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Papal Address on 40th Anniversary of 'Ad Gentes'

"Called to Serve Humanity by Trusting in Jesus Alone"

VATICAN CITY, MARCH 24, 2006 (Zenit) - Here is a Holy See translation of the address Benedict XVI delivered March 11 to the participants in an international conference marking the 40th anniversary of the Second Vatican Council decree "Ad Gentes."

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Hall of Blessings

Your Eminences,
Venerable Brothers in the Episcopate and in the Priesthood,
Dear Brothers and Sisters,

I greet with affection all of you who have taken part in the international conference organized by the Congregation for the Evangelization of Peoples and the pontifical Urban University on the occasion of the 40th anniversary of the conciliar decree "Ad Gentes."

I greet first of all Cardinal Crescenzio Sepe, prefect of the Congregation for the Evangelization of Peoples, and thank him for his words on your behalf. I greet the bishops and priests present and all those who have taken part in this initiative, which is as timely as ever since it responds to the need to continue to deepen knowledge of the teachings of the Second Vatican Council in order to bring out the impelling power that this Council session impressed upon the life and mission of the Church.

Indeed, the approval on December 7, 1965, of the decree "Ad Gentes" gave a new impetus to the Church's mission. The theological foundations of missionary commitment were more clearly spelled out, as well as its value and timeliness in the face of the changes in the world and the challenges of modern life to the preaching of the Gospel (cf. No. 1).

The Church has acquired an ever-clearer awareness of her innate missionary vocation, recognizing it as a constitutive element of her very nature.

Out of obedience to the command of Christ, who sent his disciples to proclaim the Gospel to all the nations (cf. Matthew 28:18-20), the Christian community in our time too feels sent to the men and women of the third millennium in order to acquaint them with the truth of the Gospel message and thereby give them access to the path of salvation.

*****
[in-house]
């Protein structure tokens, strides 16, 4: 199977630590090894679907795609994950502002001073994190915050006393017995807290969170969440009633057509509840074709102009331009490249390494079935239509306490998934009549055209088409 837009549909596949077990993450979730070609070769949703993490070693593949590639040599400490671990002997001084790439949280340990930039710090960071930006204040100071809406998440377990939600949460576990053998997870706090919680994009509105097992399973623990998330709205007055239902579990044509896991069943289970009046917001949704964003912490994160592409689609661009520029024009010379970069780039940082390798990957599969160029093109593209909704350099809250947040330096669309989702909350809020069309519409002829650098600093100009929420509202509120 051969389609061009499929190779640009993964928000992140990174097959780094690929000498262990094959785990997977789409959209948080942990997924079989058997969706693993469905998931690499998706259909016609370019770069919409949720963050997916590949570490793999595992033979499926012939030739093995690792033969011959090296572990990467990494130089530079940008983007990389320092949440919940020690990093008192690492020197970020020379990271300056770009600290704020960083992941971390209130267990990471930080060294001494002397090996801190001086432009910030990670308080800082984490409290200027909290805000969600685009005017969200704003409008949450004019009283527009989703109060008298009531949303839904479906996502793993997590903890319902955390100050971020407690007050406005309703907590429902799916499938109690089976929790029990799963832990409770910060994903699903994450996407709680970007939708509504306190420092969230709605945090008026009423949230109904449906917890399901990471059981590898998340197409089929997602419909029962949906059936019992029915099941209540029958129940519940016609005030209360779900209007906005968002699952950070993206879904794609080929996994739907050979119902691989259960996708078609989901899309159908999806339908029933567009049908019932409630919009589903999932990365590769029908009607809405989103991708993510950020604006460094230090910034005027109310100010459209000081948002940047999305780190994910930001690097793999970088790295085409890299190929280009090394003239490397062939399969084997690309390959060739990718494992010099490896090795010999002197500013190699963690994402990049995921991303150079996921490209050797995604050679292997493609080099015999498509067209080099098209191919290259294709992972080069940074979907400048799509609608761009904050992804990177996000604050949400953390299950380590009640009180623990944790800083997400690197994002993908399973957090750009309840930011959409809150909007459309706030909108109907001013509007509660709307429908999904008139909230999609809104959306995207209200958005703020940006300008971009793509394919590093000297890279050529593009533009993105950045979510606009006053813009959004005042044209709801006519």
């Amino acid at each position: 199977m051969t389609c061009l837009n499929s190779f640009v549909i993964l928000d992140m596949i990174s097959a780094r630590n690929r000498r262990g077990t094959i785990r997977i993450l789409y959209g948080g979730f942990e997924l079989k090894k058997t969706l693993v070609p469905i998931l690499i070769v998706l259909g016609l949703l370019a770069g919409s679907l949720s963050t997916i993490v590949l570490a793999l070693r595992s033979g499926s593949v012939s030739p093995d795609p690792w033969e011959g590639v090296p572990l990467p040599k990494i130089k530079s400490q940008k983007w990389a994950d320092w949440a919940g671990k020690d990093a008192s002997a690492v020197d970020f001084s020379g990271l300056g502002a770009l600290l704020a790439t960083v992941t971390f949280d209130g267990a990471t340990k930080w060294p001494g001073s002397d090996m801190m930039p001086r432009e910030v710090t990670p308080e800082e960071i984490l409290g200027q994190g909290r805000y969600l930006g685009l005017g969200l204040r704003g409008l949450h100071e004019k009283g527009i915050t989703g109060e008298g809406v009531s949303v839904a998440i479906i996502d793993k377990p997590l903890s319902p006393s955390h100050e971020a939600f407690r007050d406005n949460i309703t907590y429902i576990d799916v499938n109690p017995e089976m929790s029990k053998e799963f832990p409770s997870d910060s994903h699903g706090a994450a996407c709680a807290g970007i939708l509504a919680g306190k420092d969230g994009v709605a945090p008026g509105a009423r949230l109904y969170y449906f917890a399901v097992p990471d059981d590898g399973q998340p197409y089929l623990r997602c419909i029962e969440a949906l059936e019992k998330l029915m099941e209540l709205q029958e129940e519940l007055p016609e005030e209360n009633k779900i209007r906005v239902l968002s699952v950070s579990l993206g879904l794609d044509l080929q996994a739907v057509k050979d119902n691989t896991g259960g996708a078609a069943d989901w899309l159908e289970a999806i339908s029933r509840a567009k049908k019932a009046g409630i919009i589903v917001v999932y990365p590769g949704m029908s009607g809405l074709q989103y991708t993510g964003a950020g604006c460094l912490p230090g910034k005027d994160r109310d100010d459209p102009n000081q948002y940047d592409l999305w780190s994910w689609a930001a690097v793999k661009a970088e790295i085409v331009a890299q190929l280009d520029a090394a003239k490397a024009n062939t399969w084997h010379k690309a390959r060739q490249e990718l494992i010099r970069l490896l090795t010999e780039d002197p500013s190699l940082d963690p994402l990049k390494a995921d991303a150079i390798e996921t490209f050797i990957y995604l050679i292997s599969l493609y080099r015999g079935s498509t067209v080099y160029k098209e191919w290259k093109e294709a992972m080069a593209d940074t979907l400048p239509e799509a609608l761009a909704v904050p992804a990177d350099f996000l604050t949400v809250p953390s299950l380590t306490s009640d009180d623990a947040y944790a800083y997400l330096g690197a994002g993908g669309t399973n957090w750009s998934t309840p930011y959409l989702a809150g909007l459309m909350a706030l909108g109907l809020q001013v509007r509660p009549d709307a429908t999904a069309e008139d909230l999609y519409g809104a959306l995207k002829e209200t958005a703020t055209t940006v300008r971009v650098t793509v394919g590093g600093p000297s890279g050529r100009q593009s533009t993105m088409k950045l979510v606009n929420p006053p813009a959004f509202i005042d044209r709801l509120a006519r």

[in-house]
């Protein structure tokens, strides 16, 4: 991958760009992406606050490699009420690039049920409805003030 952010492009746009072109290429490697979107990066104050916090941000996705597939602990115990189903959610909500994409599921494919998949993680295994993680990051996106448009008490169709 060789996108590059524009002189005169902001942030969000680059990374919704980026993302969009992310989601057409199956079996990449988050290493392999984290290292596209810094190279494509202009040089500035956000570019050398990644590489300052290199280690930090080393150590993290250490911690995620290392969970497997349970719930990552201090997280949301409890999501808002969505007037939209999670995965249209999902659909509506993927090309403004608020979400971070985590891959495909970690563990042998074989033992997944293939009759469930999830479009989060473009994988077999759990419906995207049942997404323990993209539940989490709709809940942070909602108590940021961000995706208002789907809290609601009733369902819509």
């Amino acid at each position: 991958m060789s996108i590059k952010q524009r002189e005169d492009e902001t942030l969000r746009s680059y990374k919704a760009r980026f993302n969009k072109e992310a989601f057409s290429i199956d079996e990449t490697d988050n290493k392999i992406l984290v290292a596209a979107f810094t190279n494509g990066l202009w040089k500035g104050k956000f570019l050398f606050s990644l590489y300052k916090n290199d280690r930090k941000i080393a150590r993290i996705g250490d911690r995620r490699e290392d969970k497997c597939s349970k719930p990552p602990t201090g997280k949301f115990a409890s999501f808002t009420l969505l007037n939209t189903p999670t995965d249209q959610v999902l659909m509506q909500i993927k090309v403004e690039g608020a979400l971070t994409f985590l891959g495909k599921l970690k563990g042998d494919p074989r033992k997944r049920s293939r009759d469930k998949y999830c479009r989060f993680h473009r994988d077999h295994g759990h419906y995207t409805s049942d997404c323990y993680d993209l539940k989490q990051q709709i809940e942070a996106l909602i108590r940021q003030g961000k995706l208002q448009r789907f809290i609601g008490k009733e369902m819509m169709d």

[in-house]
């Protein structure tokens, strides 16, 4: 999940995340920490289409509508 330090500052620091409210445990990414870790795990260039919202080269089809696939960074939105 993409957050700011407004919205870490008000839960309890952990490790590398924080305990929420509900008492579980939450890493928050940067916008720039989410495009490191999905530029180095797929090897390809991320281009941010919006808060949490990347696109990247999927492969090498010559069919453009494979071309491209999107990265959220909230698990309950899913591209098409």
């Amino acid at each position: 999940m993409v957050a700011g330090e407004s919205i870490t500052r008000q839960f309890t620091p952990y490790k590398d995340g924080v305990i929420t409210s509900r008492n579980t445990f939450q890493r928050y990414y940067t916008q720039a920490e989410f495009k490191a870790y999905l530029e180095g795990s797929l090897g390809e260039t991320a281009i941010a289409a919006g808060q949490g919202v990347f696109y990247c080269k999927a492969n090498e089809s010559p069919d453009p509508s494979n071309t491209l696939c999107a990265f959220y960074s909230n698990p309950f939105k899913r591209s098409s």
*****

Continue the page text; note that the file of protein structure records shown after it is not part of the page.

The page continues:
And this, as I said, is not an option but the vocation proper to the People of God, a duty incumbent upon it by the command of the Lord Jesus Christ himself (cf. "Evangelii Nuntiandi," No. 5).

Actually, the proclamation of and witness to the Gospel are the first service that Christians can render to every person and to the entire human race, called as they are to communicate to all God's love, which was fully manifested in Jesus Christ, the one Redeemer of the world.

The publication of the conciliar decree "Ad Gentes," on which you have opportunely reflected, has made it possible to highlight better the original root of the Church's mission, that is, the Trinitarian life of God from which comes the movement of love that the Divine Persons pour out upon humanity. It all flows from the Heart of the heavenly Father, who so loved the world that he gave his Only-begotten Son so that those who believe in him should not perish but have eternal life (cf. John 3:16).

With the mystery of the Incarnation, the Only-begotten Son was made the authentic and supreme Mediator between the Father and men and women. In the One who died and rose, the Father's provident tenderness reaches every person in forms and ways he alone knows.

It is the Church's task to communicate this divine love ceaselessly through the vivifying action of the Holy Spirit. Indeed, it is the Spirit who transforms the life of believers, freeing them from the bondage of sin and death and making them capable of witnessing to the merciful love of God, who wishes to make humanity a single family in his Son (cf. "Deus Caritas Est," No. 19).

From the outset, the Christian People has been clearly aware of the importance of sharing the riches of this love with those who do not yet know Christ through constant missionary activity.

The need to reaffirm this commitment has been felt even more forcefully in recent years, because in the modern epoch, as my beloved Predecessor John Paul II observed, the "missio ad gentes" has sometimes seemed to be slowing down because of difficulties due to changes in humanity's anthropological, cultural, social and religious contexts.

Today, the Church is called to embrace new challenges and be ready to enter into dialogue with different cultures and religions, seeking with every person of good will to build peaceful coexistence between peoples.

Thus, the area of the "missio ad gentes" appears to have been considerably extended and cannot be defined solely on the basis of geographical or juridical considerations; indeed, the missionary activity of the People of God is not only intended for non-Christian peoples and distant lands, but above all for social and cultural contexts and hearts.

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